2018 Minimum Wage Increases: What Employers Can Do to Prepare

Interesting fact: The federal minimum wage was introduced under President Franklin Delano Roosevelt in 1938 during the Great Depression. It was initially set at $0.25 per hour and has since been increased by Congress 22 times, most recently in 2009 when it went from $6.55 to $7.25.

This New Year’s Day many Americans had one more thing to celebrate – the pay raises coming in early 2018 as the minimum wage increased in eighteen US states. 

Interesting fact: The federal minimum wage was introduced under President Franklin Delano Roosevelt in 1938 during the Great Depression. It was initially set at $0.25 per hour and has since been increased by Congress 22 times, most recently in 2009 when it went from $6.55 to $7.25.

Currently there are 29 states, plus the District of Columbia, that have a minimum wage which is higher than the federal minimum wage. According to the Economic Policy Institute, ten of the eighteen states raising minimum wage early this year are doing so as a result of legislation or ballot measures. Those states are Arizona, California, Colorado, Hawaii, Maine, Michigan, New York, Rhode Island, Vermont and Washington. The other eight states increasing their minimum wage are doing so through automatic inflation adjustments. Those states are Alaska, Florida, Minnesota, Missouri, Montana, New Jersey, Ohio and South Dakota.

According to the Economic Policy Institute, about 4.5 million workers around the country will benefit from the wage increases taking effect at the beginning of the year. For a complete state-by-state guide to Minimum Wage Changes, please click here.


More Wage Increases to Come . . .

Later this year, even more states, cities and counties have already planned to increase minimum wages. And there are campaigns underway for increases in at least 17 more states and cities, including Massachusetts, New Jersey, Vermont, Illinois, Missouri, Michigan, and Nevada.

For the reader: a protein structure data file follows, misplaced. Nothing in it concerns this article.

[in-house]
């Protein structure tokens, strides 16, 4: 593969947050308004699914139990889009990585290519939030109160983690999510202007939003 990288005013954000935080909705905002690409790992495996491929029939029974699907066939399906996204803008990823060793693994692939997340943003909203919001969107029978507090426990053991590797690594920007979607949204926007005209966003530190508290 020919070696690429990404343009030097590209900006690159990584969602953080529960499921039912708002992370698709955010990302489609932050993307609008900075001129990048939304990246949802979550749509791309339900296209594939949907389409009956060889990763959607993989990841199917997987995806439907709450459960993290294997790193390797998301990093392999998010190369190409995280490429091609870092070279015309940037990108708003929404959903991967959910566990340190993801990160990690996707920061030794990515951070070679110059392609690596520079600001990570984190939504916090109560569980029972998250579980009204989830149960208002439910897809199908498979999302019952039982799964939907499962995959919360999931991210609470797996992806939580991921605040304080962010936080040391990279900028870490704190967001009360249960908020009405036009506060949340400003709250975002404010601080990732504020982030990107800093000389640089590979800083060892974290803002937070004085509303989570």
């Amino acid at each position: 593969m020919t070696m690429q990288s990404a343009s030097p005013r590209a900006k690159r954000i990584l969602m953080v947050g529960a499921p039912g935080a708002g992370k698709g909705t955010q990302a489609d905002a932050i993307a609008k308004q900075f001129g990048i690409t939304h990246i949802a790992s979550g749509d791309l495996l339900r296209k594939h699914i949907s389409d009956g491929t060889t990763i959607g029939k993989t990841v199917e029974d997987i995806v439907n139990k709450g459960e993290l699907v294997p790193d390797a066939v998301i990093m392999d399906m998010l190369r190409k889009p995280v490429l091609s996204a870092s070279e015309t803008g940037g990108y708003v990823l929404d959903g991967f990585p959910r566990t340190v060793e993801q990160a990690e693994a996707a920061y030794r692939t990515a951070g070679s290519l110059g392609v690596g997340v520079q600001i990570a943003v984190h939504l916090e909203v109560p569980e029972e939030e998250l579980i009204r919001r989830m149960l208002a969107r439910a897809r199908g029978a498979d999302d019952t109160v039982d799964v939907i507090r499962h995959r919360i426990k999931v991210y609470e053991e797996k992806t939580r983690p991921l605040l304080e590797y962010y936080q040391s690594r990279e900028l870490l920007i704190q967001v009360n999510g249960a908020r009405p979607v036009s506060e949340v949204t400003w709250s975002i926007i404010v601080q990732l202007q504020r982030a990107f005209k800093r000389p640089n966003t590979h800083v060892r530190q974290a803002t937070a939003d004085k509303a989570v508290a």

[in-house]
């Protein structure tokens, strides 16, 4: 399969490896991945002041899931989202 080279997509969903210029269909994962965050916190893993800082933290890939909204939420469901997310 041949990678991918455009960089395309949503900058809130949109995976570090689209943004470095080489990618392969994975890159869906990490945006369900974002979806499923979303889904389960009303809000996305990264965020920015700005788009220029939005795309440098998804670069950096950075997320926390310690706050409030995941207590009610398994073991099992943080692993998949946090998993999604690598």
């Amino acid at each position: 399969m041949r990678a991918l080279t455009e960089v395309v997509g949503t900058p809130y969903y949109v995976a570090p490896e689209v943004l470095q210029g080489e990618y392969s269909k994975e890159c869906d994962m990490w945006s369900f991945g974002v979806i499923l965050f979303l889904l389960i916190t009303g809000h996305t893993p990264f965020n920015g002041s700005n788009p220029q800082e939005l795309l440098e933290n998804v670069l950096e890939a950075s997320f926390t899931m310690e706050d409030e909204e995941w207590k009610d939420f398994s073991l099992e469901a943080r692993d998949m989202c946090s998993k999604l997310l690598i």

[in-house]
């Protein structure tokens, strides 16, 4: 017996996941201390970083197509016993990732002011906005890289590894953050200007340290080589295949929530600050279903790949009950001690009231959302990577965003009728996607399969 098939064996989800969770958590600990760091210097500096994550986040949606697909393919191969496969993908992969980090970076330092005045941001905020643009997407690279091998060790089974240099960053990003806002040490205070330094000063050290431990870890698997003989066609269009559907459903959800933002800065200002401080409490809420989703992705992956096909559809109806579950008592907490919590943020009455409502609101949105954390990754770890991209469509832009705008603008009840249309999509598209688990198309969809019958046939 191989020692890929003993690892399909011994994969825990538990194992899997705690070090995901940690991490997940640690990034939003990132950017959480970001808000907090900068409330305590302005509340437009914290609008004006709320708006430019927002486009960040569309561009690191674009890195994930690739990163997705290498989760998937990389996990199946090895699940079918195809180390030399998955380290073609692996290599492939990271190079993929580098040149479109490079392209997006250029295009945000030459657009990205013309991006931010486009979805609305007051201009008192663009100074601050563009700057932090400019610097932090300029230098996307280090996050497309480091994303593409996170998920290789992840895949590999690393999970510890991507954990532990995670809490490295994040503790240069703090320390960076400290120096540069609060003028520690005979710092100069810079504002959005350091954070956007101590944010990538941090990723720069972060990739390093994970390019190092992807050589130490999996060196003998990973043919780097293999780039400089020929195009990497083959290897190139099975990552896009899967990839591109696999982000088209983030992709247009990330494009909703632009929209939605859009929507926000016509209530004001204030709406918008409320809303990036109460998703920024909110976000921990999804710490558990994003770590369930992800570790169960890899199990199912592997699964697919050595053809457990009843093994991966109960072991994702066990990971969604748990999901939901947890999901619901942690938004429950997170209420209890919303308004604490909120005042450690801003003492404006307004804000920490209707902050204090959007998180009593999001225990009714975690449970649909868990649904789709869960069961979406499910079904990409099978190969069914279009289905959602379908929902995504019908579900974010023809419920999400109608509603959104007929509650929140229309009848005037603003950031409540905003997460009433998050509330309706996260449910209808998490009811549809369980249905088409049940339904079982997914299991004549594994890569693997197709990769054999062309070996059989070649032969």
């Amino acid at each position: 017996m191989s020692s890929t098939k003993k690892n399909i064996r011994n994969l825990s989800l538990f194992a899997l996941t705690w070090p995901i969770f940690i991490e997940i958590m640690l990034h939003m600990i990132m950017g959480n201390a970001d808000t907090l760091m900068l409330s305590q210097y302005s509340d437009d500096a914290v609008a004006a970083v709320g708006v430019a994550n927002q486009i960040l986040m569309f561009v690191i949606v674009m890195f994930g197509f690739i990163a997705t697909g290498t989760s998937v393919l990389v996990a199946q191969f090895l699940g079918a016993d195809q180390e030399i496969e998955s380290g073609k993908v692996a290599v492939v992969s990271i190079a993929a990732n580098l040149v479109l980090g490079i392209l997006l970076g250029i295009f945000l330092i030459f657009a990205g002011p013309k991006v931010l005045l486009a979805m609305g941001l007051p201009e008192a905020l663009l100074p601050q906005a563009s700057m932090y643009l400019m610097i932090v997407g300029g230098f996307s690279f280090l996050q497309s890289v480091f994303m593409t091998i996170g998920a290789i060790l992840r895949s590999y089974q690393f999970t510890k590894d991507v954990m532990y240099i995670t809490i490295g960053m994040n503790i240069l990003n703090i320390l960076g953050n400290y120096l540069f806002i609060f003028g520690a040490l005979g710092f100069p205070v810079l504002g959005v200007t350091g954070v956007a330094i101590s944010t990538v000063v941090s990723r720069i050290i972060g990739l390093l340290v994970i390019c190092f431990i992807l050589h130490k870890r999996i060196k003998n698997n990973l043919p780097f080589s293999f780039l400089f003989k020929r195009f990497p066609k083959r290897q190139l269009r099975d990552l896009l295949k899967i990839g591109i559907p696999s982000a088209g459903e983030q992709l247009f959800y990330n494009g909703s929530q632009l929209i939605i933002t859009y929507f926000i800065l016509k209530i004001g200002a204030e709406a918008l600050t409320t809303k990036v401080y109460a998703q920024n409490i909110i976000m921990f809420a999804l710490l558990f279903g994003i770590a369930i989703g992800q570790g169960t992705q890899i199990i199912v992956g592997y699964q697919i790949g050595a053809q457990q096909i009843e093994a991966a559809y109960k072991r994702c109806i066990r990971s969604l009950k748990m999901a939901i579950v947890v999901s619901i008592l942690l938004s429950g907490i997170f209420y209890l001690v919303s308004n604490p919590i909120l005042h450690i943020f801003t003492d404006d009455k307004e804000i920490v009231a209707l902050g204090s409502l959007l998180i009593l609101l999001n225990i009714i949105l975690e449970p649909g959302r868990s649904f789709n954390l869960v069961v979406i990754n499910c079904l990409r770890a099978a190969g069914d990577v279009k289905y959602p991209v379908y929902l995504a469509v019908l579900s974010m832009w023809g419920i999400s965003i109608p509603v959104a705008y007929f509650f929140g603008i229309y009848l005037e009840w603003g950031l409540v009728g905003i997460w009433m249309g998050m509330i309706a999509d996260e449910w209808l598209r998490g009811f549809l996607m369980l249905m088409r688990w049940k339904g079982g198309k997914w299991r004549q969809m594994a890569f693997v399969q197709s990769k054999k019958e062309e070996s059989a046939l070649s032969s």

In the spring of 2017, the Democratic party officially introduced a bill called the, “Raise the Wage Act.” The bill proposes to raise the federal minimum wage to $15 by 2024. The premise of the bill is to raise the hourly wage to what would amount to a living wage.

 

How a Professional Employer Organization Can Assist

Unfortunately, the continued increases in minimum wage across the country are just one example of the challenge businesses have keeping pace with regulatory changes. It’s one of several reasons driving many small- to mid-sized businesses to a Professional Employer Organization.

As a Certified Professional Employer Organization (CPEO), our staff at Resourcing Edge keeps our clients up to date with regulations and legislation that affects the business of being an employer. For example, even before the start of the new year, we had begun initiating plans for handling the minimum wage increases for our clients.

 

What Employers Can Do to Prepare

Whether we like it or not, minimum wage increases will continue to be implemented. Perhaps the best thing a business owner can do is to have a plan. Here are three things that you can do now to prepare for minimum wage increases:  

 

At Resourcing Edge, in addition to monitoring and addressing hikes in minimum wage that affect our clients, we also provide Human Resources services as well as integrated HR and Payroll technology to simplify the process of managing employees. As a result, we help our clients manage the lifecycle of the employee, from job applicant to new hire to fully onboarded employee.

Interested in receiving a no-obligation consultation on regulations and legislation that could affect your business? Contact Us